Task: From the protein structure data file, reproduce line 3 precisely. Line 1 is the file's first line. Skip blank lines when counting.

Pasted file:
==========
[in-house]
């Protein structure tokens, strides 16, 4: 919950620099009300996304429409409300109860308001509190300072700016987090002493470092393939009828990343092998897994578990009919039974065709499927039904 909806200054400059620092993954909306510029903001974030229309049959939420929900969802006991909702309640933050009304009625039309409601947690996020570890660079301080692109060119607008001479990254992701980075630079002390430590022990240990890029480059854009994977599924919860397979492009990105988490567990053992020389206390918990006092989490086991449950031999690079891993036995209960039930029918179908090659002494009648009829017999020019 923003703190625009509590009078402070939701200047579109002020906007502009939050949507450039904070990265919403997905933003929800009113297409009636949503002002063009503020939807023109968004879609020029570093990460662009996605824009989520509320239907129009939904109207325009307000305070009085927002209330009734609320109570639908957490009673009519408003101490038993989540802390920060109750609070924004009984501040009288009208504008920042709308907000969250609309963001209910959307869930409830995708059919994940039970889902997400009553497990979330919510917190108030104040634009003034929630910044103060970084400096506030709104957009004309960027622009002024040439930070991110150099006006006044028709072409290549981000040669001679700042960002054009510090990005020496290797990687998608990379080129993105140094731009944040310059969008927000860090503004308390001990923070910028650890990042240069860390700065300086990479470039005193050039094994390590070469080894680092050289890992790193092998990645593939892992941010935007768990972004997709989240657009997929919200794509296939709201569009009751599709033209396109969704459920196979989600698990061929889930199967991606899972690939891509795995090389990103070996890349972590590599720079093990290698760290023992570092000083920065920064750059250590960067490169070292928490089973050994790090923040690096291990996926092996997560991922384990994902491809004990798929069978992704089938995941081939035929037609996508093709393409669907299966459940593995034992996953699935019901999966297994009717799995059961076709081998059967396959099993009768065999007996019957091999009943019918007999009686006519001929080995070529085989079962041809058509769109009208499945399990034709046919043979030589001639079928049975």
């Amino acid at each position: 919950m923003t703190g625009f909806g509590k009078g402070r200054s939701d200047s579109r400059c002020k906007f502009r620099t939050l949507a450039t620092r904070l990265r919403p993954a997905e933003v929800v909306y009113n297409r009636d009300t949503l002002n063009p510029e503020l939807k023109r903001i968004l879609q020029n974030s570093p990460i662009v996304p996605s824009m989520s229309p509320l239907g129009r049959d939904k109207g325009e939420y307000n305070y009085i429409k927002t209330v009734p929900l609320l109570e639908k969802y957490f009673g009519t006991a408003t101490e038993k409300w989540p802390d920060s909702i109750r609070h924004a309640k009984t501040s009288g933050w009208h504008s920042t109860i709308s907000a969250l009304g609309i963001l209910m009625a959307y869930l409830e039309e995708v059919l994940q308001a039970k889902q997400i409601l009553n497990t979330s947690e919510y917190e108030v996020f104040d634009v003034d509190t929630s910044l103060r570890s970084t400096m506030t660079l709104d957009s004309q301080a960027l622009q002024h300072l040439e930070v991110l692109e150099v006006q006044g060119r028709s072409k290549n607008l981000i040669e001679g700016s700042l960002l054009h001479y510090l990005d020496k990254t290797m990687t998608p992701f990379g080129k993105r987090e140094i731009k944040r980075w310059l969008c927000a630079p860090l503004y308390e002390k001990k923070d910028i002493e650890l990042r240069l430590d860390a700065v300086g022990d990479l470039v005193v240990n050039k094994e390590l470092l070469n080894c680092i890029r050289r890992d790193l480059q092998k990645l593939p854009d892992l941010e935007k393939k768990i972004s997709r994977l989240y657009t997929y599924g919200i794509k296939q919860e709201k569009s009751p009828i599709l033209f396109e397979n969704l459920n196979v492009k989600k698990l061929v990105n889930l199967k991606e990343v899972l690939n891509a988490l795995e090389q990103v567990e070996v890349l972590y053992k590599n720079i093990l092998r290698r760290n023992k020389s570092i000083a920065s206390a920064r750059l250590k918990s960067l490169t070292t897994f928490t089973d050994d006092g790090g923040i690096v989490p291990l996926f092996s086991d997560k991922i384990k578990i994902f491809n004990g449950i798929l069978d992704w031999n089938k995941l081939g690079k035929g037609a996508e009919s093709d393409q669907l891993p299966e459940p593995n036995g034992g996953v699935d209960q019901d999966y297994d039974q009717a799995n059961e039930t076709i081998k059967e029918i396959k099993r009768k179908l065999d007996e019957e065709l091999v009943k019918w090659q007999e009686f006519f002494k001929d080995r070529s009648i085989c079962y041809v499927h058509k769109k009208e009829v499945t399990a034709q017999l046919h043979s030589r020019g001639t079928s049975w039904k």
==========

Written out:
């Amino acid at each position: 919950m923003t703190g625009f909806g509590k009078g402070r200054s939701d200047s579109r400059c002020k906007f502009r620099t939050l949507a450039t620092r904070l990265r919403p993954a997905e933003v929800v909306y009113n297409r009636d009300t949503l002002n063009p510029e503020l939807k023109r903001i968004l879609q020029n974030s570093p990460i662009v996304p996605s824009m989520s229309p509320l239907g129009r049959d939904k109207g325009e939420y307000n305070y009085i429409k927002t209330v009734p929900l609320l109570e639908k969802y957490f009673g009519t006991a408003t101490e038993k409300w989540p802390d920060s909702i109750r609070h924004a309640k009984t501040s009288g933050w009208h504008s920042t109860i709308s907000a969250l009304g609309i963001l209910m009625a959307y869930l409830e039309e995708v059919l994940q308001a039970k889902q997400i409601l009553n497990t979330s947690e919510y917190e108030v996020f104040d634009v003034d509190t929630s910044l103060r570890s970084t400096m506030t660079l709104d957009s004309q301080a960027l622009q002024h300072l040439e930070v991110l692109e150099v006006q006044g060119r028709s072409k290549n607008l981000i040669e001679g700016s700042l960002l054009h001479y510090l990005d020496k990254t290797m990687t998608p992701f990379g080129k993105r987090e140094i731009k944040r980075w310059l969008c927000a630079p860090l503004y308390e002390k001990k923070d910028i002493e650890l990042r240069l430590d860390a700065v300086g022990d990479l470039v005193v240990n050039k094994e390590l470092l070469n080894c680092i890029r050289r890992d790193l480059q092998k990645l593939p854009d892992l941010e935007k393939k768990i972004s997709r994977l989240y657009t997929y599924g919200i794509k296939q919860e709201k569009s009751p009828i599709l033209f396109e397979n969704l459920n196979v492009k989600k698990l061929v990105n889930l199967k991606e990343v899972l690939n891509a988490l795995e090389q990103v567990e070996v890349l972590y053992k590599n720079i093990l092998r290698r760290n023992k020389s570092i000083a920065s206390a920064r750059l250590k918990s960067l490169t070292t897994f928490t089973d050994d006092g790090g923040i690096v989490p291990l996926f092996s086991d997560k991922i384990k578990i994902f491809n004990g449950i798929l069978d992704w031999n089938k995941l081939g690079k035929g037609a996508e009919s093709d393409q669907l891993p299966e459940p593995n036995g034992g996953v699935d209960q019901d999966y297994d039974q009717a799995n059961e039930t076709i081998k059967e029918i396959k099993r009768k179908l065999d007996e019957e065709l091999v009943k019918w090659q007999e009686f006519f002494k001929d080995r070529s009648i085989c079962y041809v499927h058509k769109k009208e009829v499945t399990a034709q017999l046919h043979s030589r020019g001639t079928s049975w039904k």